Review: Spelled

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Goodreads Summary:

Fairy Tale Survival Rule #32: If you find yourself at the mercy of a wicked witch, sing a romantic ballad and wait for your Prince Charming to save the day.

Yeah, no thanks. Dorthea is completely princed out. Sure being the crown princess of Emerald has its perks—like Glenda Original ball gowns and Hans Christian Louboutin heels. But a forced marriage to the brooding prince Kato is so not what Dorthea had in mind for her enchanted future.

Talk about unhappily ever after.

Trying to fix her prince problem by wishing on a (cursed) star royally backfires, leaving the kingdom in chaos and her parents stuck in some place called “Kansas.” Now it’s up to Dorthea and her pixed off prince to find the mysterious Wizard of Oz and undo the curse…before it releases the wickedest witch of all and spells The End for the world of Story.

Honestly, I wasn’t all that revved up to start this book. I’ve read a lot of Fairy Tale retellings, and while I won’t say it’s getting old, I think I was starting to think there weren’t many new ways to do it.

Well, Spelled was a pleasant surprise. The book isn’t specific to one Tale, and I think that is definitely running in it’s favor. It’s taking the common themes, tropes, characters, and ideas of Fairy Tales and approaching them in a comedic and adventurous way.

I hated the MC when the book started. She was spoiled, selfish, and materialistic.

I loved the Prince the minute we met him. He told Dorthea exactly what he thought of her, and while a little arrogant, seemed to have  a right to be.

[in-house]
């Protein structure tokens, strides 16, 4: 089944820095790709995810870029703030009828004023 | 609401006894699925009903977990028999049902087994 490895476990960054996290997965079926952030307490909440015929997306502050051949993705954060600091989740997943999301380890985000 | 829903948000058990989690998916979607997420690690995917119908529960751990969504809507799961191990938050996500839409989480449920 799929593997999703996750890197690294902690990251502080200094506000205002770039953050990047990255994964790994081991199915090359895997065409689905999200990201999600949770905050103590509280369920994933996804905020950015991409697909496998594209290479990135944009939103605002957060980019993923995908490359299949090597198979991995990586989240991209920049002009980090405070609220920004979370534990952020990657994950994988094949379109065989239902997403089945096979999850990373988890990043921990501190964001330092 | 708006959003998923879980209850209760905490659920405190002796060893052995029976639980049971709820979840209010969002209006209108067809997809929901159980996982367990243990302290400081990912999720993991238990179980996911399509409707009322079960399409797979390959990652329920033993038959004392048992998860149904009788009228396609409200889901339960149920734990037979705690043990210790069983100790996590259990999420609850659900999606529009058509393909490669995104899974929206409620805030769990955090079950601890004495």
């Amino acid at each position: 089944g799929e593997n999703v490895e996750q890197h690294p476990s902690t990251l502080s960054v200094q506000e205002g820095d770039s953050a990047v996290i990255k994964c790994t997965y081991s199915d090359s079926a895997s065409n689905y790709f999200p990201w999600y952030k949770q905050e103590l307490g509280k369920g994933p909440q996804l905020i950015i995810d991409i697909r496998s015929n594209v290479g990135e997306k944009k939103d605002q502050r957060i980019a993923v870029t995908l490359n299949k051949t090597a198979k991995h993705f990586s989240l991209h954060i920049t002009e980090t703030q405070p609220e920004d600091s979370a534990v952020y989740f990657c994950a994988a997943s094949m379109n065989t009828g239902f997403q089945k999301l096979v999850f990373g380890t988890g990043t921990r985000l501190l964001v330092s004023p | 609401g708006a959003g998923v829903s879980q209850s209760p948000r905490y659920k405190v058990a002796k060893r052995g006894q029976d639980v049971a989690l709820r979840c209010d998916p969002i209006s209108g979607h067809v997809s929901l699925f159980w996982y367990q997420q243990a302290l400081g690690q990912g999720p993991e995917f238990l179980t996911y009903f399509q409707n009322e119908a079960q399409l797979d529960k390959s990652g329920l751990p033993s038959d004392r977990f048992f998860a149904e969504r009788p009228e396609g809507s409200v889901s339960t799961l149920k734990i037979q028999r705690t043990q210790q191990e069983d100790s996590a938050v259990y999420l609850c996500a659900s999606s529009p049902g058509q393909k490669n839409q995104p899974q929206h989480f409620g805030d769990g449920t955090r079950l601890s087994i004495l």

Schow was able to take these two characters, flip their world upside down, and send them into the world with a questionable guide to amazing results. As we get to know Dorthea more we realize a lot of her personality comes from a deep desire to please her distant mother, a general lack of experience in the real world, and find that she is quick to admit her failings and works to take responsibility. Kato likewise softens up a bit. His arrogance is still there, but in a more likable way as he figures out that Dorthea isn’t a stupid as he thinks, and finds that they work well together.

The rest of the cast is filled with villains who rest on a scale from desperate to pure evil, sidekicks who push the main duo to grow within themselves and as a team, and mentors who give just enough advise to guide our characters naturally.

What I went into expecting to be “just something fun,” turned out to be that and more. I will certainly be watching this series for more.

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